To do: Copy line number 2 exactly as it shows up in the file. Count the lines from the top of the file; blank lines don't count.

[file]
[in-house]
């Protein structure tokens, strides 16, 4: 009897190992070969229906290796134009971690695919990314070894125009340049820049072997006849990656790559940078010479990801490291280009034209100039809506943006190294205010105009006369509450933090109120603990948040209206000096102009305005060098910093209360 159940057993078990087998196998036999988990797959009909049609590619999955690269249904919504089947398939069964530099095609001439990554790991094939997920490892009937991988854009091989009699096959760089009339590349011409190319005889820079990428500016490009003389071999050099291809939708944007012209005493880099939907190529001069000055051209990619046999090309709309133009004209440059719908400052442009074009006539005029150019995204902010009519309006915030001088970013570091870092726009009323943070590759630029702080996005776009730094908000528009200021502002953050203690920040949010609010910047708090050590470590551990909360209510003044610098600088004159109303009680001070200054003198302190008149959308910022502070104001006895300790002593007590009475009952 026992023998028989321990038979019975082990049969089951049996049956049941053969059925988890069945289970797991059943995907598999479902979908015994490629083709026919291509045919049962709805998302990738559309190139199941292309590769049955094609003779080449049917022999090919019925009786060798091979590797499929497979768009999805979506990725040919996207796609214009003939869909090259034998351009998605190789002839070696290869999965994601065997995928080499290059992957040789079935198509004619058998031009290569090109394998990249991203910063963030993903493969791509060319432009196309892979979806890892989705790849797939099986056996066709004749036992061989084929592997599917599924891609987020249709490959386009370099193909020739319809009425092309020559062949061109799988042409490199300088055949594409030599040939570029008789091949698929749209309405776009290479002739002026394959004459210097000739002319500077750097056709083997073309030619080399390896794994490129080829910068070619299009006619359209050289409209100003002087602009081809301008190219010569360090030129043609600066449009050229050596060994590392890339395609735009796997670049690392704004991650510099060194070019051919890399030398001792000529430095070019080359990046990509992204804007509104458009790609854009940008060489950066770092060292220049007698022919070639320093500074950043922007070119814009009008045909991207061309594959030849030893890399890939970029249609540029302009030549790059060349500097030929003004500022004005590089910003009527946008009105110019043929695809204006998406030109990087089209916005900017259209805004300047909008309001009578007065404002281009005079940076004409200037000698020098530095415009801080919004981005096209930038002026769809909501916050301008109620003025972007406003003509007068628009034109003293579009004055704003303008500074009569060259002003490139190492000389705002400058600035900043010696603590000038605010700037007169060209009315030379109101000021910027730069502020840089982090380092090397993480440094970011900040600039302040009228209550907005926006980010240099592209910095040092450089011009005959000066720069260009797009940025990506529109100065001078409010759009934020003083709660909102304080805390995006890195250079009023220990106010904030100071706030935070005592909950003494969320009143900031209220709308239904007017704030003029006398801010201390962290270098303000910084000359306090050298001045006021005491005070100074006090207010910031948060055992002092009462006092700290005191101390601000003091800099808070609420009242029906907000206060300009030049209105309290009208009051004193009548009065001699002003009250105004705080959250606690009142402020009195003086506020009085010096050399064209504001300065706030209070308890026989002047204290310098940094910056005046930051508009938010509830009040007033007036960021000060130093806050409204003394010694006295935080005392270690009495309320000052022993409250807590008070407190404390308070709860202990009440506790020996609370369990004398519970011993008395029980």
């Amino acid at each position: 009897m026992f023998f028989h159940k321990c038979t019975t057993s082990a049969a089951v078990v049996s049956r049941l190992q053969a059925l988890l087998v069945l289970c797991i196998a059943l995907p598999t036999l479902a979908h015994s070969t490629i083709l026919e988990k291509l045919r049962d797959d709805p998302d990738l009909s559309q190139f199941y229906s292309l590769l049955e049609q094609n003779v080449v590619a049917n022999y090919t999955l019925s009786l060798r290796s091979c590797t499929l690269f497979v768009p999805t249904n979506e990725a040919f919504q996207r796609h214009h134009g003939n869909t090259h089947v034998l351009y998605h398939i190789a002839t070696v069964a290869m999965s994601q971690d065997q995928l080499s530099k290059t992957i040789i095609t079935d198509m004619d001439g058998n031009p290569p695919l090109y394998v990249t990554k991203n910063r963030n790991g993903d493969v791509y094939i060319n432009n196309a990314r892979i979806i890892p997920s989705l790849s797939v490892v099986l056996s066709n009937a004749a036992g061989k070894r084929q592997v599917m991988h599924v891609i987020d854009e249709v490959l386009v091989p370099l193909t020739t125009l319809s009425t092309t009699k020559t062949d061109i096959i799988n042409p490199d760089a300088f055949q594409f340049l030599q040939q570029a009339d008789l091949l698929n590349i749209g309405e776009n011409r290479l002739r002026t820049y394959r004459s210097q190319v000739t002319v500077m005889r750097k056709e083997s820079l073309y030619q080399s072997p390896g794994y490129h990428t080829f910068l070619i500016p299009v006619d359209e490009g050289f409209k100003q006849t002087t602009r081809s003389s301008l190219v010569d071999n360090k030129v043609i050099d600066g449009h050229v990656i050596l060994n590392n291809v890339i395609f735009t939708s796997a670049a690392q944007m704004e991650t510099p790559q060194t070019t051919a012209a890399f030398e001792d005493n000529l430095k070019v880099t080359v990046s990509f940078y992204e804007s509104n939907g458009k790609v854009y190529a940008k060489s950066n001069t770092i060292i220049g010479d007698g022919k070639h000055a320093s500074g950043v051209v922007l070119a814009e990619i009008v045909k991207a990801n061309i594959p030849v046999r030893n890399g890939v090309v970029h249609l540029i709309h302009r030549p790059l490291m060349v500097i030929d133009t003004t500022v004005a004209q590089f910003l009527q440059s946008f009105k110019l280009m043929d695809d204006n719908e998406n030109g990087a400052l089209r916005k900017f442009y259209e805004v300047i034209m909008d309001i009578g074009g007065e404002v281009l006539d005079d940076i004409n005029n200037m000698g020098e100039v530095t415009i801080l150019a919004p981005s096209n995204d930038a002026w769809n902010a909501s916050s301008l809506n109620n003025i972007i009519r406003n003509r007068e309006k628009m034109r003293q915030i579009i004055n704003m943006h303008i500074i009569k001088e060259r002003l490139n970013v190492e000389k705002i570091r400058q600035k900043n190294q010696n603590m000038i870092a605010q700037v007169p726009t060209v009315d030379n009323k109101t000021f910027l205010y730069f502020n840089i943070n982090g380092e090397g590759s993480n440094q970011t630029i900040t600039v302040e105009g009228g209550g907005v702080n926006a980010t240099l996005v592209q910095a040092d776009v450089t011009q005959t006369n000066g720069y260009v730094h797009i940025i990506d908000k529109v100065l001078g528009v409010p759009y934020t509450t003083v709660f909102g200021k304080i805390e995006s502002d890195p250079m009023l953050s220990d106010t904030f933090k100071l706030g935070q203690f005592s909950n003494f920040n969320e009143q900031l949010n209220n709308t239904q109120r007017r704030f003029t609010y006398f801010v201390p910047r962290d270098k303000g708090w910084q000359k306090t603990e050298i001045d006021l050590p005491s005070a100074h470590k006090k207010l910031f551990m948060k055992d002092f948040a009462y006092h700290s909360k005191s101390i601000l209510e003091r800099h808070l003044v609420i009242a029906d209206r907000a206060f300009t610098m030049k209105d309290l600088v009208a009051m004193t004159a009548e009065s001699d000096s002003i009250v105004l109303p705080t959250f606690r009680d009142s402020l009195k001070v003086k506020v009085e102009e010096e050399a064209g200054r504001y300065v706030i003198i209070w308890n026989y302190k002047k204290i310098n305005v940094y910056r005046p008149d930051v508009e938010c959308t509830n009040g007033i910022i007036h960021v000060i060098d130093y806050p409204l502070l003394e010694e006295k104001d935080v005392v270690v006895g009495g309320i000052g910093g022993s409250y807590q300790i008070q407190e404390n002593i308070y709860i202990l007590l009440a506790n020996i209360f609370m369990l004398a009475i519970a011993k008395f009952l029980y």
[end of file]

């Protein structure tokens, strides 16, 4: 009897190992070969229906290796134009971690695919990314070894125009340049820049072997006849990656790559940078010479990801490291280009034209100039809506943006190294205010105009006369509450933090109120603990948040209206000096102009305005060098910093209360 159940057993078990087998196998036999988990797959009909049609590619999955690269249904919504089947398939069964530099095609001439990554790991094939997920490892009937991988854009091989009699096959760089009339590349011409190319005889820079990428500016490009003389071999050099291809939708944007012209005493880099939907190529001069000055051209990619046999090309709309133009004209440059719908400052442009074009006539005029150019995204902010009519309006915030001088970013570091870092726009009323943070590759630029702080996005776009730094908000528009200021502002953050203690920040949010609010910047708090050590470590551990909360209510003044610098600088004159109303009680001070200054003198302190008149959308910022502070104001006895300790002593007590009475009952 026992023998028989321990038979019975082990049969089951049996049956049941053969059925988890069945289970797991059943995907598999479902979908015994490629083709026919291509045919049962709805998302990738559309190139199941292309590769049955094609003779080449049917022999090919019925009786060798091979590797499929497979768009999805979506990725040919996207796609214009003939869909090259034998351009998605190789002839070696290869999965994601065997995928080499290059992957040789079935198509004619058998031009290569090109394998990249991203910063963030993903493969791509060319432009196309892979979806890892989705790849797939099986056996066709004749036992061989084929592997599917599924891609987020249709490959386009370099193909020739319809009425092309020559062949061109799988042409490199300088055949594409030599040939570029008789091949698929749209309405776009290479002739002026394959004459210097000739002319500077750097056709083997073309030619080399390896794994490129080829910068070619299009006619359209050289409209100003002087602009081809301008190219010569360090030129043609600066449009050229050596060994590392890339395609735009796997670049690392704004991650510099060194070019051919890399030398001792000529430095070019080359990046990509992204804007509104458009790609854009940008060489950066770092060292220049007698022919070639320093500074950043922007070119814009009008045909991207061309594959030849030893890399890939970029249609540029302009030549790059060349500097030929003004500022004005590089910003009527946008009105110019043929695809204006998406030109990087089209916005900017259209805004300047909008309001009578007065404002281009005079940076004409200037000698020098530095415009801080919004981005096209930038002026769809909501916050301008109620003025972007406003003509007068628009034109003293579009004055704003303008500074009569060259002003490139190492000389705002400058600035900043010696603590000038605010700037007169060209009315030379109101000021910027730069502020840089982090380092090397993480440094970011900040600039302040009228209550907005926006980010240099592209910095040092450089011009005959000066720069260009797009940025990506529109100065001078409010759009934020003083709660909102304080805390995006890195250079009023220990106010904030100071706030935070005592909950003494969320009143900031209220709308239904007017704030003029006398801010201390962290270098303000910084000359306090050298001045006021005491005070100074006090207010910031948060055992002092009462006092700290005191101390601000003091800099808070609420009242029906907000206060300009030049209105309290009208009051004193009548009065001699002003009250105004705080959250606690009142402020009195003086506020009085010096050399064209504001300065706030209070308890026989002047204290310098940094910056005046930051508009938010509830009040007033007036960021000060130093806050409204003394010694006295935080005392270690009495309320000052022993409250807590008070407190404390308070709860202990009440506790020996609370369990004398519970011993008395029980």